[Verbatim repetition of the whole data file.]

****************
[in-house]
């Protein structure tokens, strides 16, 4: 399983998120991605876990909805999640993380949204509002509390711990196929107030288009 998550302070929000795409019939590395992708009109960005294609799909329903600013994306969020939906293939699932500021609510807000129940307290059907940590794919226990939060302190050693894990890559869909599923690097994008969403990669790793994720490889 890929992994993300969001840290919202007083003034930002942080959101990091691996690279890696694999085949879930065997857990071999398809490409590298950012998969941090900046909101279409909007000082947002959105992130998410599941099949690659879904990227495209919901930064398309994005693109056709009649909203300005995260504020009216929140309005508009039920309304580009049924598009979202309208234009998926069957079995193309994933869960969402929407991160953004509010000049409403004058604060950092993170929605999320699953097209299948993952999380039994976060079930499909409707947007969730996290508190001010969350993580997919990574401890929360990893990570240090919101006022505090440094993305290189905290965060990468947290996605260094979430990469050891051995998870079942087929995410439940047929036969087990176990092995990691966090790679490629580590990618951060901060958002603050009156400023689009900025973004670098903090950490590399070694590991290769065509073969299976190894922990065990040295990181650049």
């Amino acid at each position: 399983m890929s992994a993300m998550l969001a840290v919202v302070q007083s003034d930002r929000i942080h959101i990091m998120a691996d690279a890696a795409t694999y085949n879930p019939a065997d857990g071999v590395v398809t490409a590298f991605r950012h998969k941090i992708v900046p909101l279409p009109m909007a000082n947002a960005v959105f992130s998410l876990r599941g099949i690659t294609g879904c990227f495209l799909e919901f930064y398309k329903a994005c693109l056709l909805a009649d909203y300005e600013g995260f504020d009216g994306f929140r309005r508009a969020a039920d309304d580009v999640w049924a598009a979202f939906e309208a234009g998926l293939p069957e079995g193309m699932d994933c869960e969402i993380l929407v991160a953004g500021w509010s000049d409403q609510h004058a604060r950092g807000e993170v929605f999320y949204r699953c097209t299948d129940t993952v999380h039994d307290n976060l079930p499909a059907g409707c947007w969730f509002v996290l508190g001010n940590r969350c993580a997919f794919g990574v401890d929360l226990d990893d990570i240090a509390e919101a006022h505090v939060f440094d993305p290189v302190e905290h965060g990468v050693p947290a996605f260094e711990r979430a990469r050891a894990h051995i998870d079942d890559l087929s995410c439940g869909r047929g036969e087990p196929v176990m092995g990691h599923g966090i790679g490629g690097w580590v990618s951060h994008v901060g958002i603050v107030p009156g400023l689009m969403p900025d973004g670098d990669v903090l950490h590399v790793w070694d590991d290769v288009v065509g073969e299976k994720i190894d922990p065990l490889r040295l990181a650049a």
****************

[in-house]
């Protein structure tokens, strides 16, 4: 399983998120991605876990909805999640993380949204509002509390711990196929107030288009 998550302070929000795409019939590395992708009109960005294609799909329903600013994306969020939906293939699932500021609510807000129940307290059907940590794919226990939060302190050693894990890559869909599923690097994008969403990669790793994720490889 890929992994993300969001840290919202007083003034930002942080959101990091691996690279890696694999085949879930065997857990071999398809490409590298950012998969941090900046909101279409909007000082947002959105992130998410599941099949690659879904990227495209919901930064398309994005693109056709009649909203300005995260504020009216929140309005508009039920309304580009049924598009979202309208234009998926069957079995193309994933869960969402929407991160953004509010000049409403004058604060950092993170929605999320699953097209299948993952999380039994976060079930499909409707947007969730996290508190001010969350993580997919990574401890929360990893990570240090919101006022505090440094993305290189905290965060990468947290996605260094979430990469050891051995998870079942087929995410439940047929036969087990176990092995990691966090790679490629580590990618951060901060958002603050009156400023689009900025973004670098903090950490590399070694590991290769065509073969299976190894922990065990040295990181650049």
């Amino acid at each position: 399983m890929s992994a993300m998550l969001a840290v919202v302070q007083s003034d930002r929000i942080h959101i990091m998120a691996d690279a890696a795409t694999y085949n879930p019939a065997d857990g071999v590395v398809t490409a590298f991605r950012h998969k941090i992708v900046p909101l279409p009109m909007a000082n947002a960005v959105f992130s998410l876990r599941g099949i690659t294609g879904c990227f495209l799909e919901f930064y398309k329903a994005c693109l056709l909805a009649d909203y300005e600013g995260f504020d009216g994306f929140r309005r508009a969020a039920d309304d580009v999640w049924a598009a979202f939906e309208a234009g998926l293939p069957e079995g193309m699932d994933c869960e969402i993380l929407v991160a953004g500021w509010s000049d409403q609510h004058a604060r950092g807000e993170v929605f999320y949204r699953c097209t299948d129940t993952v999380h039994d307290n976060l079930p499909a059907g409707c947007w969730f509002v996290l508190g001010n940590r969350c993580a997919f794919g990574v401890d929360l226990d990893d990570i240090a509390e919101a006022h505090v939060f440094d993305p290189v302190e905290h965060g990468v050693p947290a996605f260094e711990r979430a990469r050891a894990h051995i998870d079942d890559l087929s995410c439940g869909r047929g036969e087990p196929v176990m092995g990691h599923g966090i790679g490629g690097w580590v990618s951060h994008v901060g958002i603050v107030p009156g400023l689009m969403p900025d973004g670098d990669v903090l950490h590399v790793w070694d590991d290769v288009v065509g073969e299976k994720i190894d922990p065990l490889r040295l990181a650049a």